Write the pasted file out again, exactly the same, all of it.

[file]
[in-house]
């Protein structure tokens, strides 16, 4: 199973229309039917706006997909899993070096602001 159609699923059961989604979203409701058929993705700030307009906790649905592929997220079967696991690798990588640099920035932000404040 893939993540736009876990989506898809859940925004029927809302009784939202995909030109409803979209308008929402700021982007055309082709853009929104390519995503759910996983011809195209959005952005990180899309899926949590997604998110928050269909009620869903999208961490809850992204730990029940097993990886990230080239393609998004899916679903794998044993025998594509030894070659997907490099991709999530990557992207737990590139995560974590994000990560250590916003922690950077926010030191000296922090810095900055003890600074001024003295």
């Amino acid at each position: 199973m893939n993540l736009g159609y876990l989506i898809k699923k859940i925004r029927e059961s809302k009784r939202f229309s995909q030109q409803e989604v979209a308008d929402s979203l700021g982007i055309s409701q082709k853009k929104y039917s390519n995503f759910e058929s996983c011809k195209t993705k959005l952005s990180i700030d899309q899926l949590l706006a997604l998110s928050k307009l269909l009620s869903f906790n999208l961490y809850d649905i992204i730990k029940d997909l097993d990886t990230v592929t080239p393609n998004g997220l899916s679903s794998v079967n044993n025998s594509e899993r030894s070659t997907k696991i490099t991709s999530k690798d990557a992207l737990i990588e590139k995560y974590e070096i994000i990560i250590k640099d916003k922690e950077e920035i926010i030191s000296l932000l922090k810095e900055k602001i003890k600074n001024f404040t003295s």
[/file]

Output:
[in-house]
């Protein structure tokens, strides 16, 4: 199973229309039917706006997909899993070096602001 159609699923059961989604979203409701058929993705700030307009906790649905592929997220079967696991690798990588640099920035932000404040 893939993540736009876990989506898809859940925004029927809302009784939202995909030109409803979209308008929402700021982007055309082709853009929104390519995503759910996983011809195209959005952005990180899309899926949590997604998110928050269909009620869903999208961490809850992204730990029940097993990886990230080239393609998004899916679903794998044993025998594509030894070659997907490099991709999530990557992207737990590139995560974590994000990560250590916003922690950077926010030191000296922090810095900055003890600074001024003295």
């Amino acid at each position: 199973m893939n993540l736009g159609y876990l989506i898809k699923k859940i925004r029927e059961s809302k009784r939202f229309s995909q030109q409803e989604v979209a308008d929402s979203l700021g982007i055309s409701q082709k853009k929104y039917s390519n995503f759910e058929s996983c011809k195209t993705k959005l952005s990180i700030d899309q899926l949590l706006a997604l998110s928050k307009l269909l009620s869903f906790n999208l961490y809850d649905i992204i730990k029940d997909l097993d990886t990230v592929t080239p393609n998004g997220l899916s679903s794998v079967n044993n025998s594509e899993r030894s070659t997907k696991i490099t991709s999530k690798d990557a992207l737990i990588e590139k995560y974590e070096i994000i990560i250590k640099d916003k922690e950077e920035i926010i030191s000296l932000l922090k810095e900055k602001i003890k600074n001024f404040t003295s």